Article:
If we were able to keep count, there are probably as many roommate horror stories in New York City as there are Starbucks stops, Duane Reade locations and pizza joints combined. Luckily, Wei Lin and Mijia Zhang, who first met as roommates in 2010, don't have any scary recollections to share. Instead, the result of them living together is PH5, a knitwear label to watch based between New York City and Southern China.
At the time, Lin was working as a business consultant on Wall Street and Zhang was studying fashion design at Parsons. Two years later, Lin quit her job and decided to move back to her hometown to take on the family business — a knitwear factory based in Dongguan, China. Her goals were lofty: to utilize her mother's factory capabilities and create a label that served as a fashion laboratory for experimental knitwear.
"I'm a bit tired of seeing the same kind of knitwear made over and over again," says Lin. "There are brands that are very high-end, but then there are also brands much lower in price point and somehow they're doing the same black, white, beige, chunky, cable oversized knit and nothing more. I was craving for that newness." Lin already had the resources to fulfill these ambitions, but what she really needed was a proper design team.
Meanwhile, Zhang — who hails from Qingdao, China and was first introduced to Lin's factory while working on her graduation collection at Parsons, which was made up of knitwear pieces that were more expensive to produce in New York — went on to put her design education (and Kering Empowering Imagination Award) to use in London working for Christopher Kane, then in Portland doing color design for Nike. Finally, in 2016, she teamed up with Lin to launch PH5 back in New York and the duo made their fashion week debut with a Spring 2017 collection.
Over the next few seasons, PH5 slowly began garnering attention within the fashion industry, and is bound to become a favorite among those wanting knits that are interesting and more unique. They're also pushing the boundaries of what knitwear can do. "When we think about knitwear, we really think about hand-knitting, the old craftsmanship of knitwear. But the new generation of knitwear is really fully automatic by knitwear machines," says Zhang.
The factory behind PH5 boasts Shima Seiki knitting machines. These computerized appliances were originally made famous for being the world's first automated glove knitting machine back in the '60s, and decades later, the company's technology has only advanced. Lin and Zhang work with programmers and engineers who can code different stitches and silhouettes for their knitwear. "It's really futuristic and super high-tech," says Zhang. "It's really challenged my point of view of knitwear manufacturing. We can develop something new and fresh."
An example of this is a wide border asymmetric dress, the label's signature piece with a high-low, scalloped hem that Zhang created completely from scratch. "We thought it was only going to be successful as an editorial piece, but it turned out that was our best selling item from last season," recalls Lin, noting that balancing designs that are editorial-friendly and commercial-ready can be a challenge. "This season, when we take the collection to market and meet with buyers and customers, everybody recognizes us by that dress, so it's actually very satisfying."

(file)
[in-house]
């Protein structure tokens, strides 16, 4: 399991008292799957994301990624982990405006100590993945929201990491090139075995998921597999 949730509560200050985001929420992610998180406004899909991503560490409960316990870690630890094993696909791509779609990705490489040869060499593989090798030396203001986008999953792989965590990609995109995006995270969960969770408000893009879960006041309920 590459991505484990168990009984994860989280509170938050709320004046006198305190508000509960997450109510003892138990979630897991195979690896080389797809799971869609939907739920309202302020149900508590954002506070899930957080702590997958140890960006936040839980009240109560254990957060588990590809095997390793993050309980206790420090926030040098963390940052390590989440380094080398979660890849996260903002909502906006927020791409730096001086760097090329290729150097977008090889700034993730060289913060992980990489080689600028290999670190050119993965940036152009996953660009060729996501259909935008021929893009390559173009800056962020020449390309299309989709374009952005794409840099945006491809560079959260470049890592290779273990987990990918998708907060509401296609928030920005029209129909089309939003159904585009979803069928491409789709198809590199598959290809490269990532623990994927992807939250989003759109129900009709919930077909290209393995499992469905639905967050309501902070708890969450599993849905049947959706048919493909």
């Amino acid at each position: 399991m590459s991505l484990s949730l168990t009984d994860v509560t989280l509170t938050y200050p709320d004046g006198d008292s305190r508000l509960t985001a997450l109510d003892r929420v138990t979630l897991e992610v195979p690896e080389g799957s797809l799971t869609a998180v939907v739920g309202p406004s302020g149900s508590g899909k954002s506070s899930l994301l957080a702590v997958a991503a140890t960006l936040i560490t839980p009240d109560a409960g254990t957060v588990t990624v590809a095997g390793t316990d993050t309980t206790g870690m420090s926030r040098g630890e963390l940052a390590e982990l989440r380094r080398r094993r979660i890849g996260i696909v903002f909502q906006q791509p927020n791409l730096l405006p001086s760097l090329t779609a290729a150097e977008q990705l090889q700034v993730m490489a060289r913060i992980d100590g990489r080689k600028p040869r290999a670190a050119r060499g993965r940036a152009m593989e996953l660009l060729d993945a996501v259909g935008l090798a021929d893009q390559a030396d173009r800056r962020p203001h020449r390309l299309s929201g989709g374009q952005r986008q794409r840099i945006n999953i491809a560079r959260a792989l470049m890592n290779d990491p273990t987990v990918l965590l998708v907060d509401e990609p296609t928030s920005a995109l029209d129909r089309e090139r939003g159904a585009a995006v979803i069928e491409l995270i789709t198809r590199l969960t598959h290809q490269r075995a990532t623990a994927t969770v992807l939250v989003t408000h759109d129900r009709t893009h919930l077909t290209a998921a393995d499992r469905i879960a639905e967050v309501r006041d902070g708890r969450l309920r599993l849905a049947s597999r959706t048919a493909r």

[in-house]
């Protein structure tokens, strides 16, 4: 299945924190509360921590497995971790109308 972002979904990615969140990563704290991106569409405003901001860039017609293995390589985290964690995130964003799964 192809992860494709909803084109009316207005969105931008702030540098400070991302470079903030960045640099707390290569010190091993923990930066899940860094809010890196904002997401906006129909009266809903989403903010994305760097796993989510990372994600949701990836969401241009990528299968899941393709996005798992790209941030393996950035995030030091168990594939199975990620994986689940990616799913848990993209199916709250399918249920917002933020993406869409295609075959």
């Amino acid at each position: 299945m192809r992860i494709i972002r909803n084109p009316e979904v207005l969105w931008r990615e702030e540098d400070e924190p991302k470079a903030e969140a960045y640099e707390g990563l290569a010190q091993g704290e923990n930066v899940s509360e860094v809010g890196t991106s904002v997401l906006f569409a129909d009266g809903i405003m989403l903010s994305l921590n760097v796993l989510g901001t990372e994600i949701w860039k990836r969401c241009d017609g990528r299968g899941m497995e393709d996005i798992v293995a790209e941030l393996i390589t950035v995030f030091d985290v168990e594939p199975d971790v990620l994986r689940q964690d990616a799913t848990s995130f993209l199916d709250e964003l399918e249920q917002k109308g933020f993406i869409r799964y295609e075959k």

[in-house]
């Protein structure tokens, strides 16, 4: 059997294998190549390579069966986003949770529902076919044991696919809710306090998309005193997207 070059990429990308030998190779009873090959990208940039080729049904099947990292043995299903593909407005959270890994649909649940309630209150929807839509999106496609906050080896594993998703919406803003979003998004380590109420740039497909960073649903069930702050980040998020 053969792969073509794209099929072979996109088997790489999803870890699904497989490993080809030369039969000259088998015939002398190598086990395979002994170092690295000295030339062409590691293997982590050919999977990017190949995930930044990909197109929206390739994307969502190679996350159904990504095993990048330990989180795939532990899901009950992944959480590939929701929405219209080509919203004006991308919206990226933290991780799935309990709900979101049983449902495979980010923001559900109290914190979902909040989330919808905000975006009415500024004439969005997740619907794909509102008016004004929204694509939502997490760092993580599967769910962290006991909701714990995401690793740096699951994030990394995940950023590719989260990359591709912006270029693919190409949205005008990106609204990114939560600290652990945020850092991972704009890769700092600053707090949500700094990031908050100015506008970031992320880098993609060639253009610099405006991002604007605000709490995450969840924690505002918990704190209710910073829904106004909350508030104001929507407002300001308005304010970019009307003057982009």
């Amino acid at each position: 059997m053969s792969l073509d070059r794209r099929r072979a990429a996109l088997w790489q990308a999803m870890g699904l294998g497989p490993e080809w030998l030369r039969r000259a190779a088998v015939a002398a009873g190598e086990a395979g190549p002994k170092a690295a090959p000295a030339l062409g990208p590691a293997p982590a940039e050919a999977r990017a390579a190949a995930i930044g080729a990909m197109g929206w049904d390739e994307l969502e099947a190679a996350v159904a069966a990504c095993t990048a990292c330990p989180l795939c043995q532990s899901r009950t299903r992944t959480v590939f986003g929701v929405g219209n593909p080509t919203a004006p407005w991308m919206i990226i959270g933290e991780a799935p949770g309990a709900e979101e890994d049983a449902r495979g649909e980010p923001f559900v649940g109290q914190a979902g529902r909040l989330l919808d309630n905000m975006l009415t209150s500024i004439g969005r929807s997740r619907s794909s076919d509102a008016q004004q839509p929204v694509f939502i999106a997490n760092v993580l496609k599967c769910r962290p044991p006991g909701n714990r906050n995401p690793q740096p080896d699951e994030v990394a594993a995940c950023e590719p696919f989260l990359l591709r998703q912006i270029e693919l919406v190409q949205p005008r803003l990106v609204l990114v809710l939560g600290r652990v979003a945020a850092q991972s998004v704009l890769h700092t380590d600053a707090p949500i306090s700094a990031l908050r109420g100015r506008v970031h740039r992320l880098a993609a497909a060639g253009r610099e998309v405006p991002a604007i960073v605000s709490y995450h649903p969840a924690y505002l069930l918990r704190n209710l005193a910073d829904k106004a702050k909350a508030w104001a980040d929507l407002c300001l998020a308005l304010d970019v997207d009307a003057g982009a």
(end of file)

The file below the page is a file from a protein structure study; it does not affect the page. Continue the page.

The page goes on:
The PH5 duo is also expanding upon knitwear with innovative fabrics. Last February, they introduced a brand new yarn — sheer merino wool — within their Fall 2018 collection. Wei explains that since merino wool is an animal fiber, it can be dyed any color, similarly to human hair. "But you can’t make it transparent," she says. "We were able to work with a yarn mill that was able to develop a sheer merino wool with us and it's almost like marrying the best of both worlds. It still maintains the luxurious hand-feel of merino wool but it's able to have that transparency effect of a polyester yarn."
Currently, Lin and Zhang are seeking inspiration from the Art Deco era and testing different yarns and stitches for their next collection. In the future, Lin hopes to bring the concept of knitwear into unexpected categories, much like how Nike brought knit to sneakers with its lightweight Flyknit technology. That goal is already coming to fruition: Fitbit partnered with the CFDA to invite designers to submit accessory ideas for its new Versa smartwatch, and in March, PH5's limited-edition knit bands were selected for the special partnership, which will be available Fitbit's website and at Target later this year.
"We want to give knitwear a different perspective, really break the boundaries of what it can be," says Lin. "We want to bring out the technicality of knitwear — new yarns, new stitches, new designs — almost like what Alaïa did with knitwear. We want to do it much younger and more playful and more colorful." So far, they're off a very good start.
See PH5's Fall 2018 collection in the gallery below.